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Using my trusty depth gauge (these are sold at auto parts stores are tire tread gauges. I use this thing quite often. You need one in your shop :thumbsup: ), I determined where I want the edge of the kerf to begin.

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Use this measurement to align the jig offset against the rip fence. Then lock the fence into this position.

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Align and secure the parts to the jig.

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I wood if I could.
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Discussion Starter · #10 · (Edited)
I attached two spring clamps to ensure the parts remain still and stable. Can't be too careful.

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Grip here (to help keep the jig against the fence)...

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... and here.

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And run the jig forward all the way to the stop block then back out. And here's what you'll end up with; a nice slot into which your splines will seat very happily.

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Now that there folks is a spline jig! :thumbsup:

And to think, my spline jig is nothing more than a piece of plywood and a couple of 2x4's that sits directly on the saw table and slides along the fence.

I really like that you have marked out the max blade height. That takes away a lot of guessing during set up.
 

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I wood if I could.
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Discussion Starter · #13 ·
Now that there folks is a spline jig! :thumbsup:

And to think, my spline jig is nothing more than a piece of plywood and a couple of 2x4's that sits directly on the saw table and slides along the fence.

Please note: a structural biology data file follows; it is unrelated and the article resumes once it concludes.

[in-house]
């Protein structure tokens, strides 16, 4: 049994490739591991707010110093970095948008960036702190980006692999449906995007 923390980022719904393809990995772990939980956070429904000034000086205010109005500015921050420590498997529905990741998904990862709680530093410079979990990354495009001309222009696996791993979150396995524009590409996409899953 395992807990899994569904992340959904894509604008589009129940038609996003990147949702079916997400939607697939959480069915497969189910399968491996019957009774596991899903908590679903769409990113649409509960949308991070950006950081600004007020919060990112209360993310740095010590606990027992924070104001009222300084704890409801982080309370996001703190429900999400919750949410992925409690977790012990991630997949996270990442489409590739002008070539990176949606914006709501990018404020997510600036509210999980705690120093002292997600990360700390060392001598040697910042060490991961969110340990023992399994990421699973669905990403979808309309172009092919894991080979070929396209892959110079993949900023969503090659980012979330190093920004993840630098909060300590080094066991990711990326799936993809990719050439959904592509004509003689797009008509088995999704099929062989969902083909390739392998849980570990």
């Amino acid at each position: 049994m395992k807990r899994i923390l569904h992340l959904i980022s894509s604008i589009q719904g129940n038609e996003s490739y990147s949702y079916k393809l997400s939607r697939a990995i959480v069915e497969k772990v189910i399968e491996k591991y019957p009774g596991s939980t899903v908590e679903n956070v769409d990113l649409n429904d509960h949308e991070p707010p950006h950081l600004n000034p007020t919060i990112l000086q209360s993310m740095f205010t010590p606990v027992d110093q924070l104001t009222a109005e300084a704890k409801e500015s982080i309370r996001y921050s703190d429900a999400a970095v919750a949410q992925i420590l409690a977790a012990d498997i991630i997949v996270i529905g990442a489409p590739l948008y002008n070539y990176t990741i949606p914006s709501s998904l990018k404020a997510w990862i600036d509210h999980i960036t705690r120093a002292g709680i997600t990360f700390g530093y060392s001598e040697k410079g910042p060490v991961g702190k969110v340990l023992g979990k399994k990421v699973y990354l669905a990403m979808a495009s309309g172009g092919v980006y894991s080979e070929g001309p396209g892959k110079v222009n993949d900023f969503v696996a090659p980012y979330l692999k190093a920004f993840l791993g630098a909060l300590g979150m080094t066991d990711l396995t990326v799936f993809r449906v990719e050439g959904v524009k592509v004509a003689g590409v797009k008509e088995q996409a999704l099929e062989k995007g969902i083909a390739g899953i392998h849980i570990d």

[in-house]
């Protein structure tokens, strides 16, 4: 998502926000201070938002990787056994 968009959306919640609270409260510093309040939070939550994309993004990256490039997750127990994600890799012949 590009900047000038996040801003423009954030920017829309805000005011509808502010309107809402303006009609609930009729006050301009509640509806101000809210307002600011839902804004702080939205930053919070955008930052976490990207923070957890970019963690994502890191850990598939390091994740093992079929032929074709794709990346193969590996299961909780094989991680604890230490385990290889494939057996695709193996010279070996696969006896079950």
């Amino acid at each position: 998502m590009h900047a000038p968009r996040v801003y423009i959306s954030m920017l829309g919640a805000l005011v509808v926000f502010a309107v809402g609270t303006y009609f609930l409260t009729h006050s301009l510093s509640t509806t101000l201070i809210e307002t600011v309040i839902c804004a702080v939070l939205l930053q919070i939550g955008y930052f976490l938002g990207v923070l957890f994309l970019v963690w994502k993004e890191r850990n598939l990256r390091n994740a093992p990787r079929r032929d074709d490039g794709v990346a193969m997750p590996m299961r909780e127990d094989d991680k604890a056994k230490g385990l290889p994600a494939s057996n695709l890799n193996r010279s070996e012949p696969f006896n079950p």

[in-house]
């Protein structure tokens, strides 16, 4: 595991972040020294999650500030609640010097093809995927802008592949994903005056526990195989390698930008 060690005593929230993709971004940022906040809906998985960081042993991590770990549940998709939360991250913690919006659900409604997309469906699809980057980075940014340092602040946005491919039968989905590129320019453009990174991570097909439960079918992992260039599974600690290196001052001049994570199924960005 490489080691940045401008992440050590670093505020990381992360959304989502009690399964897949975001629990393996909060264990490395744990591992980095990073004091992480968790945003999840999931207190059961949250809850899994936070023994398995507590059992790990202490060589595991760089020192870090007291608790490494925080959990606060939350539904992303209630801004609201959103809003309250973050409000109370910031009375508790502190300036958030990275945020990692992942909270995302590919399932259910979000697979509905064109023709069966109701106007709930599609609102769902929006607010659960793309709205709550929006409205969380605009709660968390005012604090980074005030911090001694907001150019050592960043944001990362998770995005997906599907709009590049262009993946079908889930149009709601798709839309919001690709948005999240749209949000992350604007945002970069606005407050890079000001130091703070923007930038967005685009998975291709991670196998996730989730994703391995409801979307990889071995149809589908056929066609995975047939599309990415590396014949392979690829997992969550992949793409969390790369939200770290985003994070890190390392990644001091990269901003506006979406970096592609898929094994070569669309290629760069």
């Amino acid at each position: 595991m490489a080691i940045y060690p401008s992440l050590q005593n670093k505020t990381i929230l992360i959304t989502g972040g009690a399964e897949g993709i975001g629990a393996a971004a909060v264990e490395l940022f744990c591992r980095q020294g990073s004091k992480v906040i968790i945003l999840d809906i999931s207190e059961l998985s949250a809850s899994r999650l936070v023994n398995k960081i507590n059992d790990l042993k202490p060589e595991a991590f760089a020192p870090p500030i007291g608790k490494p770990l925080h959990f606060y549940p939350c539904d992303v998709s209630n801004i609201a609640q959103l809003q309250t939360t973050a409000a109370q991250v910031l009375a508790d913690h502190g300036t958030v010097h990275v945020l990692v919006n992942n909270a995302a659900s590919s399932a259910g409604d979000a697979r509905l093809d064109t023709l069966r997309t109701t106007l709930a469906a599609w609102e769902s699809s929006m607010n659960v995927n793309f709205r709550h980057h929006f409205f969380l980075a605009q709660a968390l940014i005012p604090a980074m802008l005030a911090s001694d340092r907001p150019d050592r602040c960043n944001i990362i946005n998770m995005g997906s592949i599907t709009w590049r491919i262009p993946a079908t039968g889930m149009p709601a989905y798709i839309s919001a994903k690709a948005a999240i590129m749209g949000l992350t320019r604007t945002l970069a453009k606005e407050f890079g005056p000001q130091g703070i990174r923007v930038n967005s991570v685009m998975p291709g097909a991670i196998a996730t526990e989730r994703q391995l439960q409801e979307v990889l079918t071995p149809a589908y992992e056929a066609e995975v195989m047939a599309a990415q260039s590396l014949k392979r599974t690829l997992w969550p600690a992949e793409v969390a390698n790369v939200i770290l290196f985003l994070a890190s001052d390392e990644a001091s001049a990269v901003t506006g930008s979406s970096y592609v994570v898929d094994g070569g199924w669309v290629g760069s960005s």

I really like that you have marked out the max blade height. That takes away a lot of guessing during set up.
FYI, the "max height" I marked is based solely on where the screws are. The marking puts maximum at least 1/4 under the screws. I definitely don't want to risk running my blade into hardware.
 

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Steve! I just saw this thread now! The frames are coming along awesome! I love the addition you added to the spline jig. If I had one of those nifty surface clamps laying around I would've added it to mine! I guess it will have to wait. haha

Can't wait to see the finished frames! :yes:
Levi
 

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I wood if I could.
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Discussion Starter · #15 ·
Steve! I just saw this thread now! The frames are coming along awesome! I love the addition you added to the spline jig. If I had one of those nifty surface clamps laying around I would've added it to mine! I guess it will have to wait. haha

Can't wait to see the finished frames! :yes:
Levi
Thank you, Sir! The real credit goes to you for your great tutorial. I was having a hard time visualizing how to go about the process so I was thrilled that you listened to your fans and gave us the critical sequence of steps involved. When I first saw your frames I fell in love with the cool design. I reversed the coloring only because we felt the walnut would look best against the particular picture it's for.

I'll post a picture or two of the framed picture in your frame tutorial as a testamonial to your method :thumbsup:

This frame is actually done. Well, I'd like to give it one more coat of poly. But I've been sitting on top of a mountain (4,4xx feet high) in Maggie Valley, South Carolina since Friday night. And we're not heading back to Florida until Sat. Morning. So it'll be another week until I update with frame pictures.